We’re happy to share the 2020 certification data reports for the Rainforest Alliance and UTZ coffee, cocoa, tea, and banana programs. Please see our summaries below and download each sector’s annual data report for more facts and figures and data visualizations.
In 2020, both the Rainforest Alliance and the UTZ certification programs continued with the growth trend we saw in the previous year, regarding most of the relevant indicators. Estimated certified production volume, the number of farmers, certified production area, and global producer sales all reported increases in both certification programs.
Regarding certified estimated production volume, the UTZ program grew by 14 percent and the Rainforest Alliance program grew by 15 percent.
As for the sales of certified products, the UTZ program reported a growth of 20 percent, compared to two percent in the Rainforest Alliance program. This resulted in a supply and demand ratio of 57 percent for UTZ and 52 percent for the Rainforest Alliance program.
Since 2017, the Rainforest Alliance program has increased 44 percent and the UTZ program has increased by 94 percent.
Putting these numbers in a more historical context, we can conclude that the UTZ certification program has increased 94 percent in sales since 2017, whereas the Rainforest Alliance program has increased 44 percent since 2017.
In 2020, we saw the impact of several of our supply interventions. We launched phase 2 of the Cocoa Assurance Plan, a set of measures to strengthen certification in the cocoa sector.
Phase 2 of our Cocoa Assurance Plan led to a higher overall supply and demand ratio.
During this phase, we:
- extended the pause on new growth in Côte d’Ivoire and Ghana and expanded it to include Cameroon and Nigeria. No new producer groups and individual farms were allowed to join the program in 2019-2020;
- introduced a ban on dual certification of UTZ and Rainforest Alliance in Côte d’Ivoire and Ghana;
- introduced an audit allocation system in Côte d’Ivoire and Ghana. Through this system we saw further significant improvements in assurance and impact on available supply;
- provided deforestation and encroachment risk assessments to all certified groups.
These factors led to a better alignment between certified production and demand, and a higher overall supply and demand ratio. For the first time ever, we are also publishing premium data for Rainforest Alliance cocoa from Côte d’Ivoire and Ghana. All of these interventions together will help us prepare our current programs for the transition to our 2020 Rainforest Alliance Certification Program.
While estimated certified production and sales from Africa decreased slightly, we saw increases in both producer sales and estimated production in Latin America and Asia Pacific. Global demand for certified cocoa decreased slightly compared to 2019.
In 2020, the Rainforest Alliance tea program grew across most of our indicators. We saw an increase in estimated production volume (up 12 percent), certified production area (up five percent), and number of certified farmers (up two percent). The number of workers remained stable. The sales of Rainforest Alliance Certified tea went up slightly (by two percent). Therefore, in 2020, 27 percent of tea produced as certified was sold as certified.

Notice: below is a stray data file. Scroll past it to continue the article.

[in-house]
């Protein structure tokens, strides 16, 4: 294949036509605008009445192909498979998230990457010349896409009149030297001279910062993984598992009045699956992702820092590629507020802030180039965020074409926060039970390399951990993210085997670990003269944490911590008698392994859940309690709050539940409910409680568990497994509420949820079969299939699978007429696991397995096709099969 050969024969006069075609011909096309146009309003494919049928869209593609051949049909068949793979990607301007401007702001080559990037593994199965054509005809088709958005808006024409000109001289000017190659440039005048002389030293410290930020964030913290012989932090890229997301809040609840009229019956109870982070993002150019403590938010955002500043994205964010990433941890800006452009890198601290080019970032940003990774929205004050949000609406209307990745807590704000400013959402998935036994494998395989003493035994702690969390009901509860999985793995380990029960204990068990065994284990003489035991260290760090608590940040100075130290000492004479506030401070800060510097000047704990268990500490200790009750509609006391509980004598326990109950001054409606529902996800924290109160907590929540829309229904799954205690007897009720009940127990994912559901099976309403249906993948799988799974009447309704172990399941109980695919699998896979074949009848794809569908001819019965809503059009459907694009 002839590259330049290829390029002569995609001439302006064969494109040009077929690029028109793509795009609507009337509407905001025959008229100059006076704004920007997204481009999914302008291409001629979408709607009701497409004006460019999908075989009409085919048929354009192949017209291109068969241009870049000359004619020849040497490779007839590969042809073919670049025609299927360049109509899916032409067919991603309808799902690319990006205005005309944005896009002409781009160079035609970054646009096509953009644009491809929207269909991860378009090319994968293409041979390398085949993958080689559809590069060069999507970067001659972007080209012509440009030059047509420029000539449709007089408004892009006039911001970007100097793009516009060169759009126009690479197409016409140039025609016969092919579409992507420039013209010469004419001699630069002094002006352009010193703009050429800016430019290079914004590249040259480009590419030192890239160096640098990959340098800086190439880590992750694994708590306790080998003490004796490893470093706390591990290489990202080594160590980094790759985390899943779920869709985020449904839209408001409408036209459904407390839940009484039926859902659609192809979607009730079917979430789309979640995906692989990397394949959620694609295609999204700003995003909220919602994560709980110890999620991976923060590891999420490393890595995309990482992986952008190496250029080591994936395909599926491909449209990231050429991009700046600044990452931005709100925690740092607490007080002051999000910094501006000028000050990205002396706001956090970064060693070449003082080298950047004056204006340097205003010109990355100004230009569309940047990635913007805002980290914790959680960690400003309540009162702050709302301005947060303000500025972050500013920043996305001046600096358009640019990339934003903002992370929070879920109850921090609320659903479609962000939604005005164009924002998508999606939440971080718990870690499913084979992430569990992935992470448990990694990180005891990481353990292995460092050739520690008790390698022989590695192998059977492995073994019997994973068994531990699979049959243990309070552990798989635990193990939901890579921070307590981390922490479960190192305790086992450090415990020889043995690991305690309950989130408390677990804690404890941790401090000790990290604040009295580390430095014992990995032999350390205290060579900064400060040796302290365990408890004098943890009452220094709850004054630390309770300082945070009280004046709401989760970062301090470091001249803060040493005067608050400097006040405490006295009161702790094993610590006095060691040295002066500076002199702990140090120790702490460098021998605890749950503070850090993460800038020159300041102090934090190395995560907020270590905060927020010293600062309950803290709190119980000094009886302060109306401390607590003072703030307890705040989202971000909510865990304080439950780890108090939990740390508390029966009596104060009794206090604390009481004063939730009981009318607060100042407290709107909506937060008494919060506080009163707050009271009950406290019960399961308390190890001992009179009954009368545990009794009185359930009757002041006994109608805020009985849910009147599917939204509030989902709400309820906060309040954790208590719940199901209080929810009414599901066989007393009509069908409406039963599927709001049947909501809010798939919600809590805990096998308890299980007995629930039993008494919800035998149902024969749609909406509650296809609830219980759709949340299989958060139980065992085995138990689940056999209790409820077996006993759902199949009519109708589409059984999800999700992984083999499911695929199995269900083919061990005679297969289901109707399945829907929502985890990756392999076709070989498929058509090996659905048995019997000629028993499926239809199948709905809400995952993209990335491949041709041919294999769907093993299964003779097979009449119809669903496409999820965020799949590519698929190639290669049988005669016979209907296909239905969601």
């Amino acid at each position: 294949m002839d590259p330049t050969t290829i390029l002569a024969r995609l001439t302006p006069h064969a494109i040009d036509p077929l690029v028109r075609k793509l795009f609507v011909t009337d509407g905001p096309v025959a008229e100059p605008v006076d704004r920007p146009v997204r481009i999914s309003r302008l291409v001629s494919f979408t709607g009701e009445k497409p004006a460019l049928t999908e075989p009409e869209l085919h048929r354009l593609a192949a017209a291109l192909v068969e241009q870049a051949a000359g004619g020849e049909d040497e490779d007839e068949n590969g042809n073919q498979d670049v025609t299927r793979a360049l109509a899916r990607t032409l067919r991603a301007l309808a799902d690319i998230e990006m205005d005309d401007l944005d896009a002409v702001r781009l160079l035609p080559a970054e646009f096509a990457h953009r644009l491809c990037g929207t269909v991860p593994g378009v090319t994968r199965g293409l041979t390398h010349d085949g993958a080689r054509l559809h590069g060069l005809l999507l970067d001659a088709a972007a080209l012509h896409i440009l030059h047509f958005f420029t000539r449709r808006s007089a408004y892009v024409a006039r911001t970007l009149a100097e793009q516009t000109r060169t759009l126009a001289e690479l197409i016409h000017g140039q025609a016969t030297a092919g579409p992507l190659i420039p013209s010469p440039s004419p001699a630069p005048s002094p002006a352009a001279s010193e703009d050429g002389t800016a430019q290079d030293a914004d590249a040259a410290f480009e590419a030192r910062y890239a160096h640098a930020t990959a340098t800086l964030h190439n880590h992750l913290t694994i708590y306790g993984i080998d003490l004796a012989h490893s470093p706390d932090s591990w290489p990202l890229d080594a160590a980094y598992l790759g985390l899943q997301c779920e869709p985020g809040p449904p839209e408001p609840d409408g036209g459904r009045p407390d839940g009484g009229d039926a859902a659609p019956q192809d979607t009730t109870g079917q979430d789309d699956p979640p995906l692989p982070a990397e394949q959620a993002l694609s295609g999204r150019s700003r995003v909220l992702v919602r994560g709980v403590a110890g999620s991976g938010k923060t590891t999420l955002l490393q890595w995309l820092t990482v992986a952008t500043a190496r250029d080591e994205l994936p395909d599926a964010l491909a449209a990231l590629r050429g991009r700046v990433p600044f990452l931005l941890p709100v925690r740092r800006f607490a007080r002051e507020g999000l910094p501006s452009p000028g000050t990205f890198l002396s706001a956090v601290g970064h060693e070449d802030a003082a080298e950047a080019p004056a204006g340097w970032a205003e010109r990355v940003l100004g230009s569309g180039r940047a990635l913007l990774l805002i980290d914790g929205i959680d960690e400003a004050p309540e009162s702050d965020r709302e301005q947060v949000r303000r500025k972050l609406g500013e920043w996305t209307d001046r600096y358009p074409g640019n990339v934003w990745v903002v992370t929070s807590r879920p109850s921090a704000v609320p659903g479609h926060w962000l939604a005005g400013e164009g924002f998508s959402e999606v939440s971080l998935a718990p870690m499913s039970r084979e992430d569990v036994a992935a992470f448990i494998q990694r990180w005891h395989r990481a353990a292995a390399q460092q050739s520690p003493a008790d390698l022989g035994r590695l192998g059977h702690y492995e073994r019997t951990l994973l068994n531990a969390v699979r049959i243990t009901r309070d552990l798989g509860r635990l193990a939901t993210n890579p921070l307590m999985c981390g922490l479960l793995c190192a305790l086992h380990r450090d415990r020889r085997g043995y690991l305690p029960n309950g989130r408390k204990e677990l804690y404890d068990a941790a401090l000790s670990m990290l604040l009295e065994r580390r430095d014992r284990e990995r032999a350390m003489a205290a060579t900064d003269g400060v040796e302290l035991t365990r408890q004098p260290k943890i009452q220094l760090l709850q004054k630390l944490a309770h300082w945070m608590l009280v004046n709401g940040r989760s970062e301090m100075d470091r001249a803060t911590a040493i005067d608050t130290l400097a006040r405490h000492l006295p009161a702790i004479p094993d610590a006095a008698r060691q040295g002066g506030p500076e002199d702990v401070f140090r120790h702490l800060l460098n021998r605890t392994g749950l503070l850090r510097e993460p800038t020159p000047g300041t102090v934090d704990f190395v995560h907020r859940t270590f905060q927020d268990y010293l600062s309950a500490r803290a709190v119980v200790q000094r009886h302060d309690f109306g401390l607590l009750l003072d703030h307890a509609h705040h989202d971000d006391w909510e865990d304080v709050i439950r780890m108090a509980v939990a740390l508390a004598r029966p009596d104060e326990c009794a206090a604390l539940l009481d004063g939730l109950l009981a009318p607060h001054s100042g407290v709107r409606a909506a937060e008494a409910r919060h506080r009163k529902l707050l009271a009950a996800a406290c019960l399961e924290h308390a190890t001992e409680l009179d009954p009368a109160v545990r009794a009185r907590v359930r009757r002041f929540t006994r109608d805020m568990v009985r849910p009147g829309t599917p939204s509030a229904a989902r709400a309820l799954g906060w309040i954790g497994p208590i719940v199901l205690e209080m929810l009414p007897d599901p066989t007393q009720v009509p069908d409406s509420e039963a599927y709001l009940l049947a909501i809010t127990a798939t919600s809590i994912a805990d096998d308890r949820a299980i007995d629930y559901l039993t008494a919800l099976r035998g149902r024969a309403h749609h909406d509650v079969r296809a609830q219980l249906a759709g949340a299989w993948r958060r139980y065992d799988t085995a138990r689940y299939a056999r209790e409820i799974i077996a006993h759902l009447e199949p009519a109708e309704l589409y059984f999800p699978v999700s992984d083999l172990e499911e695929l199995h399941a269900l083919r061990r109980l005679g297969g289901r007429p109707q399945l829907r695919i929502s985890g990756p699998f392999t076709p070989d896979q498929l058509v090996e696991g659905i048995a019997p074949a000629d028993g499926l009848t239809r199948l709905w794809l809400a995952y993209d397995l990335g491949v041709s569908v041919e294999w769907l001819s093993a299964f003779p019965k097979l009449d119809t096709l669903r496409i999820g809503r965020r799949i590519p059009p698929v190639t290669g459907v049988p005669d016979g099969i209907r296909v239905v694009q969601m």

Even in troubling times, the health benefits and positive wellbeing associated with tea position it well in the market.
The UTZ tea program saw further shrinkage in 2020. The estimated production volume decreased (down 18 percent), as well as the area certified (down 10 percent). While the number of workers went down (by 30 percent), we saw a growth in the number of certified farmers (up 14 percent). Disappointingly, sales of UTZ certified tea dropped (down 26 percent). This means that in 2020, just 6 percent of tea produced as certified was bought as certified.
Looking at the context of the tea sector as a whole, there is no doubt that tea businesses had to operate under very different circumstances and constraints since COVID-19 struck in early 2020. Imports into developed tea markets fell and didn’t start to recover until late 2020. In consumer markets, we saw an ever more marked divide, with retail brands and retail channel product sales booming while food service/out-of-home sales have struggled due to restrictions on public gathering.
Additionally, the premium (or specialty) tea sector has fared quite well. Consumers in developed tea markets were willing to spend a bit more for products with a quality promise. Tea’s obvious health benefits, as well as its reputation for promoting wellbeing, position it well even in troubled times.
Despite a variety of challenges, the banana program continued to see an increase in estimated certified volume.
In 2020, the banana sector had to deal with the shocks of COVID-19, the spread of TR4 disease to Latin America, and several severe climate disasters in Guatemala and Honduras.
Despite those challenges, the Rainforest Alliance banana program continued to see an increase in the estimated certified volume, getting close to 9.5 million MT produced by a steady number of over 2,000 farms on nearly 190,000 hectares.
Sales figures for 2020 are forthcoming in July 2021. We expect these figures to be in line with the 2.2 million MT sold in 2019.